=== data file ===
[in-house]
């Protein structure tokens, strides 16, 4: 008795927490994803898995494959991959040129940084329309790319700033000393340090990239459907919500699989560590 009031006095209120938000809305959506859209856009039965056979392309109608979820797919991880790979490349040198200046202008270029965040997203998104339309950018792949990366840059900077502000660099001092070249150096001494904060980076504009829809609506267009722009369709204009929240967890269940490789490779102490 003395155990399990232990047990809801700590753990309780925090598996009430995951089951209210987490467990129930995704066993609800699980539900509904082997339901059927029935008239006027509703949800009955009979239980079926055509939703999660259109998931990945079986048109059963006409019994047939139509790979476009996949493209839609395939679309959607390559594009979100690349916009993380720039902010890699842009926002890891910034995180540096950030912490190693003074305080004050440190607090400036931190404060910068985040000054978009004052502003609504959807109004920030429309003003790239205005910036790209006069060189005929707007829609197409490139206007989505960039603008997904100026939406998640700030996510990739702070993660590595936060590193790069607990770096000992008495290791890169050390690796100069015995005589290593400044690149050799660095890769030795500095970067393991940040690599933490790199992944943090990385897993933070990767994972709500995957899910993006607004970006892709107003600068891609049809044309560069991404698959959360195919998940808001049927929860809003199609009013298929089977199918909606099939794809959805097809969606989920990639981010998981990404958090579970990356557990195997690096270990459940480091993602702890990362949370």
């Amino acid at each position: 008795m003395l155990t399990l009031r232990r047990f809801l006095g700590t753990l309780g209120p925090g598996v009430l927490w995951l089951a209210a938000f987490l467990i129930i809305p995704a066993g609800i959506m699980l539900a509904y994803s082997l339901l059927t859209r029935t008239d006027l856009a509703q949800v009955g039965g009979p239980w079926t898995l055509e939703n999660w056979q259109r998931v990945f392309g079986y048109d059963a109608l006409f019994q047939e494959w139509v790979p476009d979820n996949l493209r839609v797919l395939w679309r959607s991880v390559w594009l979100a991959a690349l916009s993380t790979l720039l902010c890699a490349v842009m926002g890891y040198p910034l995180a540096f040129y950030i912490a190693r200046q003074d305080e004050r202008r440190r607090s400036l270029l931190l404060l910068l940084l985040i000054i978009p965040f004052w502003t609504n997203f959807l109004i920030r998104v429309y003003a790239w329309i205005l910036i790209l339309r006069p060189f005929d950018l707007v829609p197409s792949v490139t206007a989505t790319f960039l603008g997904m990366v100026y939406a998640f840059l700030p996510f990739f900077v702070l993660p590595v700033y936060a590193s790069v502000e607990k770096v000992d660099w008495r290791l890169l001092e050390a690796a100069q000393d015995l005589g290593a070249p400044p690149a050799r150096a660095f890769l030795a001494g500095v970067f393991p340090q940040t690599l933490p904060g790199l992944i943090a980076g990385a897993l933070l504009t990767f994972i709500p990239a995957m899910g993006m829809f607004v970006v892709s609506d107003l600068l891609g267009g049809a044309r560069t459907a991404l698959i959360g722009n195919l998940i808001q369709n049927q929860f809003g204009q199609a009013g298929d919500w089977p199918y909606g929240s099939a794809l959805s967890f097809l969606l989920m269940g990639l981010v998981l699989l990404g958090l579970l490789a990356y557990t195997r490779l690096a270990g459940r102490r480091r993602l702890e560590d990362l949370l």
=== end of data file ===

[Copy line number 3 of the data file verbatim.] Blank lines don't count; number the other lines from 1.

């Amino acid at each position: 008795m003395l155990t399990l009031r232990r047990f809801l006095g700590t753990l309780g209120p925090g598996v009430l927490w995951l089951a209210a938000f987490l467990i129930i809305p995704a066993g609800i959506m699980l539900a509904y994803s082997l339901l059927t859209r029935t008239d006027l856009a509703q949800v009955g039965g009979p239980w079926t898995l055509e939703n999660w056979q259109r998931v990945f392309g079986y048109d059963a109608l006409f019994q047939e494959w139509v790979p476009d979820n996949l493209r839609v797919l395939w679309r959607s991880v390559w594009l979100a991959a690349l916009s993380t790979l720039l902010c890699a490349v842009m926002g890891y040198p910034l995180a540096f040129y950030i912490a190693r200046q003074d305080e004050r202008r440190r607090s400036l270029l931190l404060l910068l940084l985040i000054i978009p965040f004052w502003t609504n997203f959807l109004i920030r998104v429309y003003a790239w329309i205005l910036i790209l339309r006069p060189f005929d950018l707007v829609p197409s792949v490139t206007a989505t790319f960039l603008g997904m990366v100026y939406a998640f840059l700030p996510f990739f900077v702070l993660p590595v700033y936060a590193s790069v502000e607990k770096v000992d660099w008495r290791l890169l001092e050390a690796a100069q000393d015995l005589g290593a070249p400044p690149a050799r150096a660095f890769l030795a001494g500095v970067f393991p340090q940040t690599l933490p904060g790199l992944i943090a980076g990385a897993l933070l504009t990767f994972i709500p990239a995957m899910g993006m829809f607004v970006v892709s609506d107003l600068l891609g267009g049809a044309r560069t459907a991404l698959i959360g722009n195919l998940i808001q369709n049927q929860f809003g204009q199609a009013g298929d919500w089977p199918y909606g929240s099939a794809l959805s967890f097809l969606l989920m269940g990639l981010v998981l699989l990404g958090l579970l490789a990356y557990t195997r490779l690096a270990g459940r102490r480091r993602l702890e560590d990362l949370l």